Five days after that ER visit, she suddenly spiraled downward and realized she was in trouble.
“I told my husband to call an ambulance,” she said.
The last thing she recalls is being intubated. She woke up on Nov. 3 and was told she was in stage four heart failure and would need a heart transplant.
“It was very hard to hear,” she said. “I didn’t understand how me — at my age — got to this point.”
That’s not an uncommon way for someone her age to think.
“This highlights the importance of recognizing this condition and heart conditions overall,” Dr. Eugene DePasquale, a cardiologist with Keck Medicine of USC, who is treating Santos, told Healthline.
“The number one cause of death in the United States [based on data gathered pre-COVID-19] is heart disease,” he said. “But when people search [based on their symptoms] they search ‘cancer’,” he said.
He said data suggests that less than three percent of people who are searching for symptoms online search about heart disease.
The media, he said, pushes information about suicide, terrorist deaths, and cancer, but not as much about heart disease.
In addition, he said, younger heart patients tend to present with different symptoms, more focused on the GI Tract.
“Young patients, in particular, may be missed,” he said of heart diagnosis. “Not only by the patient but by the [medical experts] as well.
That’s why he and his team are thrilled she’s sharing her story while working toward a heart transplant.
“She’s a special woman,” he said. “We’re very grateful for her. She’s been through quite a lot, but she’s still doing things like this. She’s a part of our family and vice versa.”
Santos headed home with that backpack charging her Abbott HeartMate Pump, which will do the work of a heart until she gets a transplant.
DePasquale said because Santos developed antibodies during that second pregnancy that spurred on the heart disease, making her pool of donor hearts very small. The Friday before Mother’s Day, they were to begin working to remove those antibodies from her.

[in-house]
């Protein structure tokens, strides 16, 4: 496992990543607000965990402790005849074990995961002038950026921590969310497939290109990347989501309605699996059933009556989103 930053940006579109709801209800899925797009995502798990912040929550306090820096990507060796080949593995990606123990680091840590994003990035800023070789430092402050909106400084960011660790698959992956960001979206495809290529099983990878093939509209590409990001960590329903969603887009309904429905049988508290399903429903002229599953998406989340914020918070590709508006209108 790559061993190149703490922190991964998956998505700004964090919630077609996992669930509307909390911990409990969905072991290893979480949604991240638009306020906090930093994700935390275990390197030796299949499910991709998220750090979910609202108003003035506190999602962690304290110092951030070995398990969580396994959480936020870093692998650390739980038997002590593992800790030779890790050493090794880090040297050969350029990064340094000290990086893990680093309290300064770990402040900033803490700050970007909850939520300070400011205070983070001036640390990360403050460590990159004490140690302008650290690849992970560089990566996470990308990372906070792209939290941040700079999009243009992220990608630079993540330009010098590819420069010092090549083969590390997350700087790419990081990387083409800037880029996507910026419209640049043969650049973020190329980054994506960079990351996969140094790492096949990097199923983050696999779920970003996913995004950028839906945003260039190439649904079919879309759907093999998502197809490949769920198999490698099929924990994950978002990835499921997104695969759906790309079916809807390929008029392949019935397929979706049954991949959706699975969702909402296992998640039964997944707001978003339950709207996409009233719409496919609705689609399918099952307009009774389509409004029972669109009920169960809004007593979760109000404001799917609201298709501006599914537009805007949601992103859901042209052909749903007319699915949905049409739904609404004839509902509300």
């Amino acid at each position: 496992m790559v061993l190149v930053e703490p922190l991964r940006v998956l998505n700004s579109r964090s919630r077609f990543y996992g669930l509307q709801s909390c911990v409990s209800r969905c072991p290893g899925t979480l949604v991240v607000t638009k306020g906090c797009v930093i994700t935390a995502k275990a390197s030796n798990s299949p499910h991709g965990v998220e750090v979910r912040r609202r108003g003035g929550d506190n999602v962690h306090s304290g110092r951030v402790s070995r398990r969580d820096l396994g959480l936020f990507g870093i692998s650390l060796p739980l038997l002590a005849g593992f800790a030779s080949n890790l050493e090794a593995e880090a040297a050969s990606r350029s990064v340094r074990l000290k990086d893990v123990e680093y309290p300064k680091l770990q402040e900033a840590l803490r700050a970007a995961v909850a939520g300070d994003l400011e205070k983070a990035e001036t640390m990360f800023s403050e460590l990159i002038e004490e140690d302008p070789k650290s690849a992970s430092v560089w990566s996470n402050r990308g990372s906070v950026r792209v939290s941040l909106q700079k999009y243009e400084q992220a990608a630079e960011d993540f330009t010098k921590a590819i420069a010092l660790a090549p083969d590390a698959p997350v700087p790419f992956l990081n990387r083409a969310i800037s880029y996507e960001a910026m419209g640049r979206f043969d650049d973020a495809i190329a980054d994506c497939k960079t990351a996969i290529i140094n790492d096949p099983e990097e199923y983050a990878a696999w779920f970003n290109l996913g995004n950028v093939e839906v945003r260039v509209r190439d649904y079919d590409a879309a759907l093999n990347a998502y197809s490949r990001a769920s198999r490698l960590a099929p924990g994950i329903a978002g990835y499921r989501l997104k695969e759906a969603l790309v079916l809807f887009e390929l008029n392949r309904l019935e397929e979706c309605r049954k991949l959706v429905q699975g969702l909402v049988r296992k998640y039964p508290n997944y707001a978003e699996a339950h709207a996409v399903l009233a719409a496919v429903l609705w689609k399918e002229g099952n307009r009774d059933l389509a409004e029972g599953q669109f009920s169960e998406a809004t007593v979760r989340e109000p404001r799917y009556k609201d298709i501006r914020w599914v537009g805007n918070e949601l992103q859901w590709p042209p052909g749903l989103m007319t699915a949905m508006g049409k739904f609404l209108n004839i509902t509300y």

She came home hopeful about that and thankful to be alive, as well as ready to take back over for her ailing husband, who had cared for the kids with family help while she recovered in the hospital.
“I could sense he was on hold for me — holding on to his health to take care of things until I could,” she said.
She was right. She arrived home on Dec. 29. On Jan. 16 they hosted a joyful third birthday party for their son.
A week later her husband checked himself into a hospital. By Feb, 27 he was home in hospice care where he passed away soon after.
Still, Santos is thankful and positive.
“He gave me the strength to do this,” she said of raising two children as a widow, battling heart disease while waiting for a transplant, and being a spokesperson for heart health.
“He did it for me, and now it’s my turn to do it for him. I’m going to keep this family going, keep these kids happy.”
She’s working hard with her doctors to get to the heart transplant, and speaking out.
Said DePasquale, she’s making a difference in more ways than she may even know.
“We’re so grateful to her,” he said. “She helps put this into perspective and encourages others to be proactive and fight to have symptoms recognized.”
She also, he said, gives visibility to how well heart pumps can work. The HeartMate Pump has been used by folks as well-known as former Vice President Dick Cheney, he said, but the power image of an everyday woman living with one could help many.
“It’s not as scary as some people think,” he said. “She may help people become more accepting of that.”
Santos looks to the future and a new heart with hope.
Doctors told her she probably had signs of heart disease after her first child was born. And while perhaps that could have meant avoiding some of the extreme illnesses, it also would have changed something else.
“They would have told me to not have any more children,” she said. “I would have maybe not had my daughter. And you know, I wouldn’t change that for the world.”